'Prado nudes at The Clark': Making viewers comfortable one nude at a time
Photo Gallery | Figure drawing class at The Clark
WILLIAMSTOWN — On a recent Wednesday afternoon, a model, wearing a flesh-colored slip dress, reclined on the floor at the center of the Clark Art's pavilion near the base of Pierre-Auguste Renoir's sculpture, "Venus Victorious."
The group surrounding them, sketch pads in hand, were not part of a formal art class, but a collection of museum visitors participating in a weekly figure drawing class inspired by the Clark's latest exhibit, "Splendor, Myth, and Vision: Nudes from the Prado."
The weekly figure drawing session is just one way the Clark's education department is working to engage with the greater community in a conversation about the nude figure and its place in art and in the greater world.
"We often have very difficult conversations about race and gender. In our culture, the nude is very sexualized. When you travel to Europe, they have a very different way of thinking about the human body," said Ronna Tulgan Ostheimer, director of adult, school and community programs at The Clark. "We want to defang this idea [about nudity] and remove the discomfort around it. We want to extend the way we think about body beyond sex. The Prado show gives us this opportunity."
Programs such as the figure drawing session mimic the way artists study the human form.
"Being able to draw the human form is a very difficult task," she said. "We talk about this with our student groups. Artists would practice for years, until they were good at it. And although the depiction of the ideal body has changed over time, the human body has not."
Ostheimer said the education department staff isn't shying away from the Prado exhibit when groups of children or students visit the museum.
"When we have groups of students ages 13 to 17, we talk about different views of the idealized body," she said. "Our curators were really, really careful to include paintings of nude males. They allow us to explore what the nude figures represented to those who owned them. The paintings that depict [a nude] Hercules were owned by a royal family who believed they were his descendents. The paintings, to them, were about his strength."
For younger children, who are often more curious about the human body, the staff sees it as an opportunity to make the children comfortable viewing the nude figures.
"During of Summer Sunday family programs, we have many activities for children," she said. "One of the art projects was crown making, where children were able to make crowns like King Philip's. We also have a sculpture activity that has a wooden base. Children create the human form by following the lines of a figure with wire. It's a kind of nude figure, not naked if you will. It's removed enough and the product is beautiful."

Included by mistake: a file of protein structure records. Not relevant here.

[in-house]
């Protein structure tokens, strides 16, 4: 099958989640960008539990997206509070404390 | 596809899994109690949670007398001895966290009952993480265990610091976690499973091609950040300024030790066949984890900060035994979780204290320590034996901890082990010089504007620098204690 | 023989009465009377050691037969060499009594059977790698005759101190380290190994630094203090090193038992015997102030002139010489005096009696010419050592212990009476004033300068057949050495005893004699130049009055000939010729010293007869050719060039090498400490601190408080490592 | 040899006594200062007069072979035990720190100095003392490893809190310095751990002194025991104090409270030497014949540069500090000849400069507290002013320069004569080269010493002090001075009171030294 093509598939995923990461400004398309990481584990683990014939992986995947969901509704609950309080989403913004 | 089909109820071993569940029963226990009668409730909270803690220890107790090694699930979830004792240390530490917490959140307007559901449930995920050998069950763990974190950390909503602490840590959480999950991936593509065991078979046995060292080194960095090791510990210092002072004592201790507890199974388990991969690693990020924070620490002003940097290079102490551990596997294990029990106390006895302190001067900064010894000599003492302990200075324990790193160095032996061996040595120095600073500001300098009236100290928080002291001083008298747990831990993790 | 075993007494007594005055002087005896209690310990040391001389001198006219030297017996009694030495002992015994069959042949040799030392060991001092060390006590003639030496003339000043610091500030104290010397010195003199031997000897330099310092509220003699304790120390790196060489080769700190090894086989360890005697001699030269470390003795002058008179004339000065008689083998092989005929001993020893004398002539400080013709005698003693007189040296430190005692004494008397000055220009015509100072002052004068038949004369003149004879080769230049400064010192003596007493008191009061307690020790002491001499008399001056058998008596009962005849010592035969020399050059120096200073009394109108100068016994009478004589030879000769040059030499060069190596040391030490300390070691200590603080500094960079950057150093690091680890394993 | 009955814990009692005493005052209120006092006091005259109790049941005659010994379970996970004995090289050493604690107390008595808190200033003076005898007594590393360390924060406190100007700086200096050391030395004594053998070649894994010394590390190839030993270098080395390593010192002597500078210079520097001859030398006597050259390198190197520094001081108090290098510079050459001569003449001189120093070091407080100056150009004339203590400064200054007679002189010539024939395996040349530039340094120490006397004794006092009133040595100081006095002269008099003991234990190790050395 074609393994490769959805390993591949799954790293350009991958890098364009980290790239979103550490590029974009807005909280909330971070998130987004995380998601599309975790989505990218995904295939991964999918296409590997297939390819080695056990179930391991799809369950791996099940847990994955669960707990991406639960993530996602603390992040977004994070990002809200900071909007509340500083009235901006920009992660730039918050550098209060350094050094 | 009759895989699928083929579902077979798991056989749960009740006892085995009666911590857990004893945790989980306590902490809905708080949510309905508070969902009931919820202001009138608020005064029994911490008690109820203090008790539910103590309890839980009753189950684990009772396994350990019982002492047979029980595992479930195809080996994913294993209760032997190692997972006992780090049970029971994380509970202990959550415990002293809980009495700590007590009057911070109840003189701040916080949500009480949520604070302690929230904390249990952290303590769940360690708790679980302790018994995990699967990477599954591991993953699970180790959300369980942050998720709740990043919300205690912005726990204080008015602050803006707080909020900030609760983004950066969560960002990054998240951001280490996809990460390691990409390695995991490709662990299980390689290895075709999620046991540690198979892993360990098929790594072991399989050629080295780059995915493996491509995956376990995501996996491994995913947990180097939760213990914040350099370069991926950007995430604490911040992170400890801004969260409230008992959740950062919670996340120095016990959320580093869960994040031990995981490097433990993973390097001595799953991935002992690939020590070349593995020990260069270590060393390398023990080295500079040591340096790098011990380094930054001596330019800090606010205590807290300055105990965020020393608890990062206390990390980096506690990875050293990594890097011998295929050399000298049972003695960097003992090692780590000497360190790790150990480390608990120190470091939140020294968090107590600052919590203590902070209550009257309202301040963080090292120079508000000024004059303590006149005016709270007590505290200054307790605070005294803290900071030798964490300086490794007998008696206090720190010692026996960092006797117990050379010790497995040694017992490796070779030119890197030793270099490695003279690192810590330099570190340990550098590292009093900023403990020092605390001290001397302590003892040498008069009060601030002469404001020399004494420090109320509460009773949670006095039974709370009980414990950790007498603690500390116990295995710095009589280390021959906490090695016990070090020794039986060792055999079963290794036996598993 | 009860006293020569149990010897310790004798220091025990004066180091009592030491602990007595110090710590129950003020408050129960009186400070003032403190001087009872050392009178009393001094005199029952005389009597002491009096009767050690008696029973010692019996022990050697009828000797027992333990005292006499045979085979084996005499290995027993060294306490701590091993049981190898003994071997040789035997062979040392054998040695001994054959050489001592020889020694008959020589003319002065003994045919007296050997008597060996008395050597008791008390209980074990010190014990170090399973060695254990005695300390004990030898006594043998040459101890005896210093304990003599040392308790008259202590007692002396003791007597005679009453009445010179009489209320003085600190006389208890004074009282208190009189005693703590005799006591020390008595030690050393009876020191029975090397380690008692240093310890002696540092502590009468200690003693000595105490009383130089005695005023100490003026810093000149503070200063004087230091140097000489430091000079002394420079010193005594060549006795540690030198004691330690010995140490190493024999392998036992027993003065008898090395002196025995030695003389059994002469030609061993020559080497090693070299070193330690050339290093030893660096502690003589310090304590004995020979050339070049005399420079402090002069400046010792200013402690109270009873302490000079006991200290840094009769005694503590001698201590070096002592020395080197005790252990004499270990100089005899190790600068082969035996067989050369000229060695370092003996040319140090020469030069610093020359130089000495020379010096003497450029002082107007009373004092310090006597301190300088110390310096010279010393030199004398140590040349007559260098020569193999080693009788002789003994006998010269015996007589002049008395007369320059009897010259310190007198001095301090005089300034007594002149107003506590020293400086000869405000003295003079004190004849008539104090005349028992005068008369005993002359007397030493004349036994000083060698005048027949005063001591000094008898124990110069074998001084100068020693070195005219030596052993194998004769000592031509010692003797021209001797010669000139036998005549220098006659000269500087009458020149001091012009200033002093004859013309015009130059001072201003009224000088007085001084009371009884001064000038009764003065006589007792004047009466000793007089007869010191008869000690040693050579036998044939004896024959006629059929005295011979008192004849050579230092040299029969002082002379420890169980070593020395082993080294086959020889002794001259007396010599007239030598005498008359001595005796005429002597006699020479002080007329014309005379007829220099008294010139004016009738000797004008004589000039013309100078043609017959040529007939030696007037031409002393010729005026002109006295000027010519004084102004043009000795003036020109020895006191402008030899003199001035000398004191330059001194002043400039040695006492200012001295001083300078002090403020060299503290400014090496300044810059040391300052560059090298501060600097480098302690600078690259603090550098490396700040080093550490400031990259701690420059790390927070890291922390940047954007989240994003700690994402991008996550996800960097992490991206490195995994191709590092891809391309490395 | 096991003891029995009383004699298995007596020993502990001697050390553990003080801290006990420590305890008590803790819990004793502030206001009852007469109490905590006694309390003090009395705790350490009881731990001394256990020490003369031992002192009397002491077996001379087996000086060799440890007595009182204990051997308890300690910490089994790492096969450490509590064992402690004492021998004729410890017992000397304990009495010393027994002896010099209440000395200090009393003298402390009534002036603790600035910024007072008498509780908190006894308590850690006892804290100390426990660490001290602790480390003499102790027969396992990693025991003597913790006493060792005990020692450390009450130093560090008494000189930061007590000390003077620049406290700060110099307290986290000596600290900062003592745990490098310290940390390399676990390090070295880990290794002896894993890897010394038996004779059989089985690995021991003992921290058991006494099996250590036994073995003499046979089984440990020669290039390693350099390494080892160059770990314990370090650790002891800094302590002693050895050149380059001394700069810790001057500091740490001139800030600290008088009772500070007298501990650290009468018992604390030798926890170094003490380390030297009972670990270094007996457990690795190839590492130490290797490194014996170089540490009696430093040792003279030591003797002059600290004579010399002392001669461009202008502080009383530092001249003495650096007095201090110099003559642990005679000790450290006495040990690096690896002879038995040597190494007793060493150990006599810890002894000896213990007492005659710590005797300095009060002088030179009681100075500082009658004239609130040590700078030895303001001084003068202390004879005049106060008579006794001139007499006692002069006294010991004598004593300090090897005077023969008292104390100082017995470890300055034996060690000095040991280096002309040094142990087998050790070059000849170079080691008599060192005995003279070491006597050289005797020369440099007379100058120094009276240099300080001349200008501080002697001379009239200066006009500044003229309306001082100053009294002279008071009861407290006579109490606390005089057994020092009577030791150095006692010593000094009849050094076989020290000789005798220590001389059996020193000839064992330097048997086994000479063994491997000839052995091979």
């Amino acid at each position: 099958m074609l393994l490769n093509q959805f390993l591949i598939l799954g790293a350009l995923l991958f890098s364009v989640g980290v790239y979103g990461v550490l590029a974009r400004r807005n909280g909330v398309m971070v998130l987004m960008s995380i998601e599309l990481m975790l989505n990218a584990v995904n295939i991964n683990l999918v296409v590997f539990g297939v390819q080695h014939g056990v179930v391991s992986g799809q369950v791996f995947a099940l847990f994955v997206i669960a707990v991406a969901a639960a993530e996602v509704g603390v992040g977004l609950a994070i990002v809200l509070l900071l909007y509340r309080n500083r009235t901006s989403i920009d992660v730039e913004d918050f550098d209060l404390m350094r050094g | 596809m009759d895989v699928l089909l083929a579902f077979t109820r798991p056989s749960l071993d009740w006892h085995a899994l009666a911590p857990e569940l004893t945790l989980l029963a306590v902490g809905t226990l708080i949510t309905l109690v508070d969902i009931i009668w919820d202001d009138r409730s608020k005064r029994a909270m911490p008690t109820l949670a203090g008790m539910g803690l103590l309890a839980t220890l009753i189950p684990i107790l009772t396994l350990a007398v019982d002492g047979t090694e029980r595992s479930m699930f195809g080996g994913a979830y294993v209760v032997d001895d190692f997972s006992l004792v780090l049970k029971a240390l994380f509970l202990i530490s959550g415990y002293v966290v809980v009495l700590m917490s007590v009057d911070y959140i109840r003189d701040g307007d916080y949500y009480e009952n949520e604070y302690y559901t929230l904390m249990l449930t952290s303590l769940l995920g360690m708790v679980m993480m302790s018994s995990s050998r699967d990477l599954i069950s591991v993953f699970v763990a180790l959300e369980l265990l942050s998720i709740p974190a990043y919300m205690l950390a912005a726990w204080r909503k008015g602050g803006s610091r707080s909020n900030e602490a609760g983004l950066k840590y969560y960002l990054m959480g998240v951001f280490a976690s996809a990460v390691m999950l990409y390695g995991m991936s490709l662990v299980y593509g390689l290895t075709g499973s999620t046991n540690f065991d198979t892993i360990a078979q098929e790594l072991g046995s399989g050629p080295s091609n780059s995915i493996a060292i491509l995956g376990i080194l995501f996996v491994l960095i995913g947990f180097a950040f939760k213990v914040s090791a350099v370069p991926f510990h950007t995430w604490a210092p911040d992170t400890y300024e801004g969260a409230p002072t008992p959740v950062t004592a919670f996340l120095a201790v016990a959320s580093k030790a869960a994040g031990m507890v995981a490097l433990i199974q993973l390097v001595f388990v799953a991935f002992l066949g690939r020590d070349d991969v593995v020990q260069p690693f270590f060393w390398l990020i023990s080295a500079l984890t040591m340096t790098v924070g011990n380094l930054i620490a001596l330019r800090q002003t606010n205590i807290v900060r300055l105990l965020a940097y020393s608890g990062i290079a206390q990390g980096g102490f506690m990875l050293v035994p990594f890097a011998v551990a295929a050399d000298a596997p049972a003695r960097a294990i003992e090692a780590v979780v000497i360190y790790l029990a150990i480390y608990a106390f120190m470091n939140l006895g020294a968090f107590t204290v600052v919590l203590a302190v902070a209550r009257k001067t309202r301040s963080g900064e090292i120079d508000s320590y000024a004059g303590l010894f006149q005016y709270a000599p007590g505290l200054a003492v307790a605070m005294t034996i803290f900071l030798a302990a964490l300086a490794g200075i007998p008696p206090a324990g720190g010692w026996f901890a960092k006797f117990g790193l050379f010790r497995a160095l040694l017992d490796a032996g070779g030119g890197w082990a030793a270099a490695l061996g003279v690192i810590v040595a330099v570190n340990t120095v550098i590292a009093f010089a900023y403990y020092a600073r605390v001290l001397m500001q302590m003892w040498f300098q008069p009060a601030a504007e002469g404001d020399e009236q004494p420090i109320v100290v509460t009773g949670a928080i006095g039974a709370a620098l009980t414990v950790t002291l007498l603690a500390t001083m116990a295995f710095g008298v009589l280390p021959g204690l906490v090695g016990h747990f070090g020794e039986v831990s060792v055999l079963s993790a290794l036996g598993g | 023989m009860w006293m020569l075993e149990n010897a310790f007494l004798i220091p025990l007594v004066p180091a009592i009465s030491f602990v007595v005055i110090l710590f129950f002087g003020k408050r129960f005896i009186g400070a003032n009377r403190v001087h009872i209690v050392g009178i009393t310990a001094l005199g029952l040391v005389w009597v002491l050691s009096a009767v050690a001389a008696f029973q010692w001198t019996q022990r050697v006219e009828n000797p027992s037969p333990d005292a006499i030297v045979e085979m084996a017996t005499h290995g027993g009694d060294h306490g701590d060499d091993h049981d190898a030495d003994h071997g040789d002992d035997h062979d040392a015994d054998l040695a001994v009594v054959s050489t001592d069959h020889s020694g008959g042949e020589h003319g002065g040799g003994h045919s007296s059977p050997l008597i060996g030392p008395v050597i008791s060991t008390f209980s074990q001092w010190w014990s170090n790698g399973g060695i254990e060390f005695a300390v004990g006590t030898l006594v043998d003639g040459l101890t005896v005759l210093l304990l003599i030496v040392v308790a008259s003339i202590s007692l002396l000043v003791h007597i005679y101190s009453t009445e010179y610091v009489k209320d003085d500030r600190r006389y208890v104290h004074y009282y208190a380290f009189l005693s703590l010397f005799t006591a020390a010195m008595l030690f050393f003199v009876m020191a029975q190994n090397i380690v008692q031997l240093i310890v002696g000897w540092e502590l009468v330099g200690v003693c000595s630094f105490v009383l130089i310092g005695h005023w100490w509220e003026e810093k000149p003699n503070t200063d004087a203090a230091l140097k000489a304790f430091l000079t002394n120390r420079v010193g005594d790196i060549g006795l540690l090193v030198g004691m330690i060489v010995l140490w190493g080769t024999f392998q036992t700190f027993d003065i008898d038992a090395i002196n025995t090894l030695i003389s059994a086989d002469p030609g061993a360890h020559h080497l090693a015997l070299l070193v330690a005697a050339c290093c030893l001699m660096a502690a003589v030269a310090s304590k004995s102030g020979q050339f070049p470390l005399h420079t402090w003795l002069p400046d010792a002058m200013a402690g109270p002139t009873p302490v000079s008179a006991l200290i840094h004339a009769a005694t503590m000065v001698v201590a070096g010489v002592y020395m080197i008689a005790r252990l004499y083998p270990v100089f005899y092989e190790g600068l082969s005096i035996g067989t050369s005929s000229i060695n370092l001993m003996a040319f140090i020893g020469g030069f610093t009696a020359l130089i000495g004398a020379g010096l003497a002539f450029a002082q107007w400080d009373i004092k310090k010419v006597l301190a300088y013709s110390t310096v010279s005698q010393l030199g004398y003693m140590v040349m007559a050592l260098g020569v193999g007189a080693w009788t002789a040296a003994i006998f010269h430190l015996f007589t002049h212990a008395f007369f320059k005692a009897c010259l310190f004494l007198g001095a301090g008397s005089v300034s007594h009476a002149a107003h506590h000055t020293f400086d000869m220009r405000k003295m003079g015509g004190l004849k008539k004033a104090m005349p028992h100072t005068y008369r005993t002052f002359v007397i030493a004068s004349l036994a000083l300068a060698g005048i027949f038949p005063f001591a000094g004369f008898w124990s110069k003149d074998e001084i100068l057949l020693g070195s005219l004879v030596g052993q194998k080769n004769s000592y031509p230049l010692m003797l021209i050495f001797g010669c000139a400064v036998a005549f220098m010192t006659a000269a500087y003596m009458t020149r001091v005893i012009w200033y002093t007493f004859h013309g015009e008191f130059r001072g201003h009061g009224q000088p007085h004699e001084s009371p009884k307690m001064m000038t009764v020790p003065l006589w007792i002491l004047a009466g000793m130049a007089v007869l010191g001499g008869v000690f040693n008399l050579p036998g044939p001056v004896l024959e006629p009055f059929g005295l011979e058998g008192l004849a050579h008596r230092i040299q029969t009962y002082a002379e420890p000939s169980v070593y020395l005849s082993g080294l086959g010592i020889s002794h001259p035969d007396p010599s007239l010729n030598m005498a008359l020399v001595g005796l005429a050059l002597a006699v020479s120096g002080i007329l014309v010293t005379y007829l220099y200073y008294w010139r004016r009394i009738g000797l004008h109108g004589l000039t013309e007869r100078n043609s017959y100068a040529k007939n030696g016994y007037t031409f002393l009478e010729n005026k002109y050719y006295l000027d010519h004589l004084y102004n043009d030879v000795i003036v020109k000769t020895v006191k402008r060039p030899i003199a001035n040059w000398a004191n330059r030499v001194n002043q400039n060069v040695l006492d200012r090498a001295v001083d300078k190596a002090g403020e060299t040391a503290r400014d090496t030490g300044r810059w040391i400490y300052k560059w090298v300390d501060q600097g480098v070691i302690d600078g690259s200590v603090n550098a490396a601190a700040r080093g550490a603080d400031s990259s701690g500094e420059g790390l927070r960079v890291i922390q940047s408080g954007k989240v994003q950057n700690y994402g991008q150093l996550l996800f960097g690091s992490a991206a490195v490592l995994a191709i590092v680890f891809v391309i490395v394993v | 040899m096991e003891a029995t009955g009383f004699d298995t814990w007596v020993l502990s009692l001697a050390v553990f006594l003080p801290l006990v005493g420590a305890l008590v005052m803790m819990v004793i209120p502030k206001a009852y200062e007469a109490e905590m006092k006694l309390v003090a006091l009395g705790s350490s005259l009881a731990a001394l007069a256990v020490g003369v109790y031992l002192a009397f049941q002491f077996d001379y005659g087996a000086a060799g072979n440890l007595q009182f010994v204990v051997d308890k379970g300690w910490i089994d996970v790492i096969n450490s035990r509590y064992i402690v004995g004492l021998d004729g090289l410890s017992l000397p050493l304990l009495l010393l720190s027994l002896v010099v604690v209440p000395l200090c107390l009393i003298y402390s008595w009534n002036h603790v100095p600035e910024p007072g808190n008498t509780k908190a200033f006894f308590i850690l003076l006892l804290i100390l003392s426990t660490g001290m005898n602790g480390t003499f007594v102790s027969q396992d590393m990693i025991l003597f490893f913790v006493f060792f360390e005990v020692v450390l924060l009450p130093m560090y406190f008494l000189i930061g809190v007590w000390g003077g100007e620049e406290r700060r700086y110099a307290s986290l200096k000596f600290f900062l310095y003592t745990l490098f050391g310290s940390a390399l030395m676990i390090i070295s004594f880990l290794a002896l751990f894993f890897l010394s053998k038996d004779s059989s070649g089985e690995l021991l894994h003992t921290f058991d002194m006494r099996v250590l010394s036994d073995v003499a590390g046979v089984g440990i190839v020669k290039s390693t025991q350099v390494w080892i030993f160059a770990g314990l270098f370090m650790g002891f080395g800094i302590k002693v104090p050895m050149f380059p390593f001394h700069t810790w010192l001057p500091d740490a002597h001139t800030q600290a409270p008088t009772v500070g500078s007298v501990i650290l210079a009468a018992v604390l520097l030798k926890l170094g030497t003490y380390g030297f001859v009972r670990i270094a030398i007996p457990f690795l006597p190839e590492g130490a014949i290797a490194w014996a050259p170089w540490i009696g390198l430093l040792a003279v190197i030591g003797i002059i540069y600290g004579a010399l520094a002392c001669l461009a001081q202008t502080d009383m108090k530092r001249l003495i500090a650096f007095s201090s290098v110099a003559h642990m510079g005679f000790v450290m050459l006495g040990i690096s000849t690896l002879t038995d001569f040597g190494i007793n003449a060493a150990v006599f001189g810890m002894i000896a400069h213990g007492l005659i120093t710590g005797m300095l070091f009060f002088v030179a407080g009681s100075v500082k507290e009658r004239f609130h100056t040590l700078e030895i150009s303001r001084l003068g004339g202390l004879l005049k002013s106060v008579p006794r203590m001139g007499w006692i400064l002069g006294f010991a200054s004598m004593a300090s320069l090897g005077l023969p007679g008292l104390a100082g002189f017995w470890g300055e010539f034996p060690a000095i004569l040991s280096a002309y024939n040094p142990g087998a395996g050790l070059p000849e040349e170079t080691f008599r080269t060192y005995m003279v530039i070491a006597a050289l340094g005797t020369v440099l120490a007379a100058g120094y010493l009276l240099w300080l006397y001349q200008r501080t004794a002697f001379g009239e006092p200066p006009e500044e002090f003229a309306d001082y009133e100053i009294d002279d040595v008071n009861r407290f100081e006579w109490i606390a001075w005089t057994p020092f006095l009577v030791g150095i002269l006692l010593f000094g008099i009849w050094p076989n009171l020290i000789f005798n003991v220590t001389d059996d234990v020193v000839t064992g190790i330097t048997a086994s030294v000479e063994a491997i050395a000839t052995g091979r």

The show also allows the staff to impart a history lesson around how the nude has been viewed throughout history and more specifically, 16th- and 17th-century Spain, the time period during which King Philip II and his grandson, King Philip IV, were collecting the 28 paintings on loan from the Museo Nacional del Prado in Madrid.
At the time the collection was being put together, the depiction of the nude figure was considered a sin by the Catholic Church and the Inquisitors.
"There's this internal contradiction at the center of this show. The kings were the head of the Catholic Church and they really believed in the church and its laws," Ostheimer said. "What they were doing was sacrilegious. But at the same time they were saving this art. Art allows for honest conversations about the truth and lies we tell ourselves. It's an interesting reminder of the grey area of truth."
The kings did not publicly display the work, but kept the pieces in private salons only those of privilege were invited into.
But while the show has led to wonderful conversations with the community, the exhibit is not without its challenges.
"Some of the titles are challenging, such as 'Lot and his Daughters,' and 'Susannah and the Elders'," she said. "The themes of these paintings are somewhat creepy and disturbing. You really have to understand the context of the paintings ... It's a very muddy place. Being human is complicated and not necessarily as easy as we would like to believe. Otherwise, most of the imagery is relatively mild to modern eyes."
IF YOU GO ...
What: "Splendor, Myth and Vision — Nudes from the Prado"
When: Through Oct. 10
Where: Sterling and Francine Clark Art Institute, 225 South St., Williamstown
Gallery hours: 10 a.m. to 5 p.m. Tuesday through Sunday
Admission: $20 (free — members, children under 18, students with ID)
Complete information: clarkart.edu; 413-458-2303
• Figure Drawing
What: Relaxed figure drawing classes with light instruction.
When: Wednesdays through the end of August, 2:30 to 4 p.m.
Cost: Free with admission, materials provided.
• Summer Sunday
What: Outdoor performances
When: Sundays through the end of August, 1 to 4 p.m.
Cost: Free with admission.
Upcoming dates and themes:
July 31: Human Tower Expo
Aug. 7: Body, Art, and Soul
Aug. 14: Arts Alive
Aug. 21: Bodies in Motion
Aug. 28: The Golden Age
• The Myth of the Perfect Body: Love Yours
What: In-depth workshop exploring body image with Goddess Camp Director Jane Shiyah, and create a full body cast with artist Berni McMahon.
When: Saturday, Sept. 17, 10 a.m. to 5 p.m.
Cost: $120. $90 for members. Tuition covers admission to galleries and all materials. Lunch is not included.
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